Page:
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Freedom of speech and music celebrations in the Moroccan Blogosphere

Categories: Middle East & North Africa, Morocco, Arts & Culture, Breaking News, Digital Activism, Freedom of Speech, Humor, International Relations, Language, Media & Journalism, Music, Politics, Religion

Many different subjects were in the spotlight last week, in the Moroccan blogosphere.

I'll start with Farid and his interesting numbers [1] (Fr) about blogging in Morocco. Then comes Reda who found out, thanks to Shimon Peres [2], that there is a connection between laziness and Islam [3](Fr).

The European Union is a great success and a great failure. Why? Because the Europeans have become lazy – they don’t have children […] There is more old age, less youngsters. In Europe there is work, but no workers. In Africa it's the opposite. That is why they brought the Muslims, and Islam made its way into Europe.

Amine, a big fan of Tom and Jerry [4], like most of us, posts about the legendary cartoon-maker [5](Fr) Joseph Barbera [6] who died Monday at 95.

A sour laugh?

the cover story that divided the Moroccan opinionNichane [7] is under attack. The reason? A cover story published by the satirical magazine about the most popular jokes in Morocco. Well, it turned out that Moroccans like to laugh about Power, Sex, and Religion. Nothing really specific to Morocco since that's mostly what jokes are about all over the world. Some jokes were about God and the prophets [8] (Ar), and for Khorafa [9]‘s(Ar) visitors, that was worse than the Danish cartoons [10](Ar).

The Moroccan journalist and blogger Mohamed lachyeb [11](Ar) is asking his visitors to condemn [12](Ar) Nichane.
Koweit is also mad at Nichane [13](Ar), and Driss Ksikes, Nichane's director of publication, may apologize to his readers next week.
A law suit is about to be filed against the magazine, and for M.S.Hjiouj all this is simply ridicilous! [14](Ar).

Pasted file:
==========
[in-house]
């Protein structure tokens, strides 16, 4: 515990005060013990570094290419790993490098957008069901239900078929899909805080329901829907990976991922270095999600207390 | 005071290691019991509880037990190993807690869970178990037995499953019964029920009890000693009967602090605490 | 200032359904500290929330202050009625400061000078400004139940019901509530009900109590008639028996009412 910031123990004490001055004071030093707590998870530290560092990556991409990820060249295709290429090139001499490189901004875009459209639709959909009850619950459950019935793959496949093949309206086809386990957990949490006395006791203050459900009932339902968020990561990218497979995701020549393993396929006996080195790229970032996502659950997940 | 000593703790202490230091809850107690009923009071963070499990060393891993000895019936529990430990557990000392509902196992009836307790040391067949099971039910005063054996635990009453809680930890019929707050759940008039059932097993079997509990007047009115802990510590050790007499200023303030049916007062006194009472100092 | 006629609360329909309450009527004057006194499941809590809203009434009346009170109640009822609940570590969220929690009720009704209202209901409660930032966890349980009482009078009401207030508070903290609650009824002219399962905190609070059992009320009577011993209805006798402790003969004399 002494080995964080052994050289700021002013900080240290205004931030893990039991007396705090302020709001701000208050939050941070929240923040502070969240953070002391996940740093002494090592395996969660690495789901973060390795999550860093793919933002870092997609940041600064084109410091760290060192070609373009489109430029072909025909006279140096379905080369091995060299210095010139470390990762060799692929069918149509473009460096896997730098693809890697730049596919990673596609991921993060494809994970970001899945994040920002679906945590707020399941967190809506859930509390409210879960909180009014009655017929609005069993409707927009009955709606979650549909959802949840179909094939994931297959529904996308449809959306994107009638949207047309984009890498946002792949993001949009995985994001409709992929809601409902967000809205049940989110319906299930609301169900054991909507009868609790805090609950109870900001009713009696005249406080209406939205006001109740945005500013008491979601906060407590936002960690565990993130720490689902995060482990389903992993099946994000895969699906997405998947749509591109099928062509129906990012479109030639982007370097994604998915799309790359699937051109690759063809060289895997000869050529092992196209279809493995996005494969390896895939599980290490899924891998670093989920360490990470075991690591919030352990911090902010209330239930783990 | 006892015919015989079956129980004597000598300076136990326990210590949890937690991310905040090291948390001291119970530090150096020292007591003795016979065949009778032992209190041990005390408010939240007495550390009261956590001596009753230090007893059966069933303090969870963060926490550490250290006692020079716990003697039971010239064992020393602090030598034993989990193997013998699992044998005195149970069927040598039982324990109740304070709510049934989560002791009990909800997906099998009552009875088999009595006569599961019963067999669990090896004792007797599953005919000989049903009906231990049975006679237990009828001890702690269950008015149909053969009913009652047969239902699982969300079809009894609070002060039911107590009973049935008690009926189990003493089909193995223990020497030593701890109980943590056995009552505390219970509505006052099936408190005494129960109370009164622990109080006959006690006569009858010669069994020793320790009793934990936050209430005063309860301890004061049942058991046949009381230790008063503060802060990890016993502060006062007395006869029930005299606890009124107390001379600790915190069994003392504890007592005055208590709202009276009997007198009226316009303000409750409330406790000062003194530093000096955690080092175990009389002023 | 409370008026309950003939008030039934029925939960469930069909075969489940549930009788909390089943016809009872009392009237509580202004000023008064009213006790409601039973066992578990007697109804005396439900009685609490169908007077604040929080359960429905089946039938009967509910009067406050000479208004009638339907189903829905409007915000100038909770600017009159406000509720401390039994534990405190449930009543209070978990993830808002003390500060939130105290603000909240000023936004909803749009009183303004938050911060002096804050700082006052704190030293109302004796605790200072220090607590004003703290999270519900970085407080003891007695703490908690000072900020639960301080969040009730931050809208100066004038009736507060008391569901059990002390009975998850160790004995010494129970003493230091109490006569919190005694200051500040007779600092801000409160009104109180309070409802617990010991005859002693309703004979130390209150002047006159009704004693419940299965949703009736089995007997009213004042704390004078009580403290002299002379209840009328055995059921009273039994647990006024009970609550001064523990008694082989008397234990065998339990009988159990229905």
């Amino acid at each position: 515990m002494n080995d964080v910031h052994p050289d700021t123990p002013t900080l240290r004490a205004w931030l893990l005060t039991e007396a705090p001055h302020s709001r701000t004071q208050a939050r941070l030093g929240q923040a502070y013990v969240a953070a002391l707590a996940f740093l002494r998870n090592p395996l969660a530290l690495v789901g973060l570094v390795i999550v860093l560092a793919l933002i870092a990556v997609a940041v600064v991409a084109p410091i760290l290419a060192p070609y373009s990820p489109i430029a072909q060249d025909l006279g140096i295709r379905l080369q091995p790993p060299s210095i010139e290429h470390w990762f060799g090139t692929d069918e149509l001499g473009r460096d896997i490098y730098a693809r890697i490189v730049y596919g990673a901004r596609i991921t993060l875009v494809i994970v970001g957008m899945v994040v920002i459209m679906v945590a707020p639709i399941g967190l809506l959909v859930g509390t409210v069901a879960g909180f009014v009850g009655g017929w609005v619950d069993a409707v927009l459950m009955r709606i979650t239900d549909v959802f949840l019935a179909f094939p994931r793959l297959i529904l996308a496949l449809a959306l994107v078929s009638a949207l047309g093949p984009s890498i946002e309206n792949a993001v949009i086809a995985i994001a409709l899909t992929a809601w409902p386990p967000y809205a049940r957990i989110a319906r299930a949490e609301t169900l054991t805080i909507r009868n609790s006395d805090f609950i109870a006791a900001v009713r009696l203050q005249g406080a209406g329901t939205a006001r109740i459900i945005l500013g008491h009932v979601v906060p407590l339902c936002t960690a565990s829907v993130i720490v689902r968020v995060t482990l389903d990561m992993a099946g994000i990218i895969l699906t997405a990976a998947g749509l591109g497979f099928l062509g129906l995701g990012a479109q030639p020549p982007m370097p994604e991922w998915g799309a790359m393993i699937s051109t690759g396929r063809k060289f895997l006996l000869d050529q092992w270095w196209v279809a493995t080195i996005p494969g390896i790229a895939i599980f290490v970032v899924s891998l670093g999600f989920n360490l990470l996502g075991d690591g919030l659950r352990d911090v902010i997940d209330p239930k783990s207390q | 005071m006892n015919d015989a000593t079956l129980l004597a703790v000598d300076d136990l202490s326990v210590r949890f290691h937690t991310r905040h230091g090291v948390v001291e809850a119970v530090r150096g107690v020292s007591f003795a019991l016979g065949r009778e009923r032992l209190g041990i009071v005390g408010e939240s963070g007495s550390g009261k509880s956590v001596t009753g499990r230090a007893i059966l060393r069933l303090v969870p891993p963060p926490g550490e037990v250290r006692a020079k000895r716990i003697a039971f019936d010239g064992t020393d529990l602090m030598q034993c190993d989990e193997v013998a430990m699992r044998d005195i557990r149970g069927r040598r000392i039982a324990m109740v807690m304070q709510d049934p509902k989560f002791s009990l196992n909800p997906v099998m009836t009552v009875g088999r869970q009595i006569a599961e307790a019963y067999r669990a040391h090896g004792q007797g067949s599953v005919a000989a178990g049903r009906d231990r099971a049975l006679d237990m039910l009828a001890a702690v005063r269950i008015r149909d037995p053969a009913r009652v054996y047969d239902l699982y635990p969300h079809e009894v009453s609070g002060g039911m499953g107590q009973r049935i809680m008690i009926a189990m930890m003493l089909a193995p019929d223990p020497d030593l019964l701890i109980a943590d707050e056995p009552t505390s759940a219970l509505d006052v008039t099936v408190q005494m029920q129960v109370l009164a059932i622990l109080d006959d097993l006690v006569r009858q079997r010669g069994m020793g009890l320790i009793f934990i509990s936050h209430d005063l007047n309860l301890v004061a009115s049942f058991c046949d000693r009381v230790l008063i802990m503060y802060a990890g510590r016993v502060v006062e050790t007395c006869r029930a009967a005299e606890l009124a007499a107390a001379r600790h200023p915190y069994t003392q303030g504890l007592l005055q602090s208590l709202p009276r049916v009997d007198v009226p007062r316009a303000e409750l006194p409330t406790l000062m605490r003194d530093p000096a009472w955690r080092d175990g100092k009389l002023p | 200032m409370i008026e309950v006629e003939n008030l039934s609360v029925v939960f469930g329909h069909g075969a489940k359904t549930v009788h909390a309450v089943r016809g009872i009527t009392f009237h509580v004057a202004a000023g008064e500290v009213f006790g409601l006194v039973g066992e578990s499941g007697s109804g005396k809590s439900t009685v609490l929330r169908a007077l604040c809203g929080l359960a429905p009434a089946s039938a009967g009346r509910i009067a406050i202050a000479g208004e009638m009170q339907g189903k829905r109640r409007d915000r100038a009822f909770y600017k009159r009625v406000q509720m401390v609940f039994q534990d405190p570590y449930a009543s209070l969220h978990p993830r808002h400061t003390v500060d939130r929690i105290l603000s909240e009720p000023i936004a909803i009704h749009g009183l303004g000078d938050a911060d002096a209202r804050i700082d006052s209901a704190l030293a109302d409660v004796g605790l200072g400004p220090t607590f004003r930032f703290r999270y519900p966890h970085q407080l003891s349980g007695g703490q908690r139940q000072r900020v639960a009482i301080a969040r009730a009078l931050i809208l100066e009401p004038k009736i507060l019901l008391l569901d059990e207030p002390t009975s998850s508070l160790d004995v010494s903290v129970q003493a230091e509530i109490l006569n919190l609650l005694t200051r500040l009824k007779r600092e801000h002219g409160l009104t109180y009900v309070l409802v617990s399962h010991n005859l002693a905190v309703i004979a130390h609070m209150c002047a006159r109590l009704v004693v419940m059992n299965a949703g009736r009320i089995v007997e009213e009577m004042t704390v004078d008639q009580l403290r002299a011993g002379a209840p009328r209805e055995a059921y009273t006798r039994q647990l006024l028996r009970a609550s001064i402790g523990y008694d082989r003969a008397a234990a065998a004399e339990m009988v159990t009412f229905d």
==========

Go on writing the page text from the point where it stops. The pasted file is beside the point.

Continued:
في هذه الحالة إذن على القائمين بهذه الحملة مقاضاة كل المغاربة الذين ساهموا في تأليف تلك النكت ونشرها والتعديل عليها
In this case, they have to file a lawsuit against all the Moroccans who participated in writing those jokes and publishing them

What about those who laughed at them?

Muslim Santa!

Laila Lalami posts about a Muslim Santa [15] living in Casablanca! And that is not the only thing that is surprising her.

There is still, fifty years after independence, a persistent association of anything French with “better.” People are driving themselves into the poorhouse trying to send their kids to French lycées. A few department stores and private schools here in Casa also throw Christmas celebrations, complete with trees, trimmings, and multicolored lights. It's bizarre.

Morocco has proposed the construction of a mosque in the Chinese capital [16], writes [17] Samir one of the authors of the View from Fez [18].

The mosque, according to the minister, is meant to help revive the symbolic dimension of the journey of famed Moroccan traveler, Ibn Battouta to China.

Do you feel like sharing your thoughts with a very “popular” president? Well, eatbees has exactly the right e-address for you [19]. The blog of the Iranian president is ranked 204th in the world [20], and it seems that Ahmadinejad [21] reads each message personally.

Is Ahmadinejad sincere in his desire to communicate with the West, or is he just a cunning propagandist searching for ever more innovative ways to pull the wool over our eyes?

Attareq blogs mostly about his daily life, and it's written in a simple yet eloquent style. The post about the death of his unborn baby [22](Ar) is sad and touching and the latest one about the accident Attareq witnessed in the morning [23](Ar) is surreal!

Adil R. who usually blogs from Washington D.C [24] is in Morocco for a short visit. He is surprised to witness new “behaviors” [25] taking place in his neighborhood's cozy cyber-cafe.

You can hear some speaking Moroccan while others speak other middle eastern ,Gulf to be more precise, accents.Talked to my friends about this little phenomenon and they even told me about the private cyber sex sessions that often take place.


Abdellatif Mossadeq is celebrating [26](Ar) his first year of blogging, congratulations.

Label ash is paying a tribute [27](Fr) to Ibrahim Ferrer [28] and le mythe is celebrating Al Aloua [29](Fr), a Moroccan folk genre of music [30].

Anima is back and happy! She received an email [31] promising her love and passion and…marriage!

Blafrancya is delighted to blog about Sherbel Rouhana [32](Ar), a singer who does not understand why some Lebanese insist on using French or English words instead of Arabic ones. Congratulations Lebanon, you have your own Blafrancya;)

That's it for today. See you next Wednesday, Inshallah;)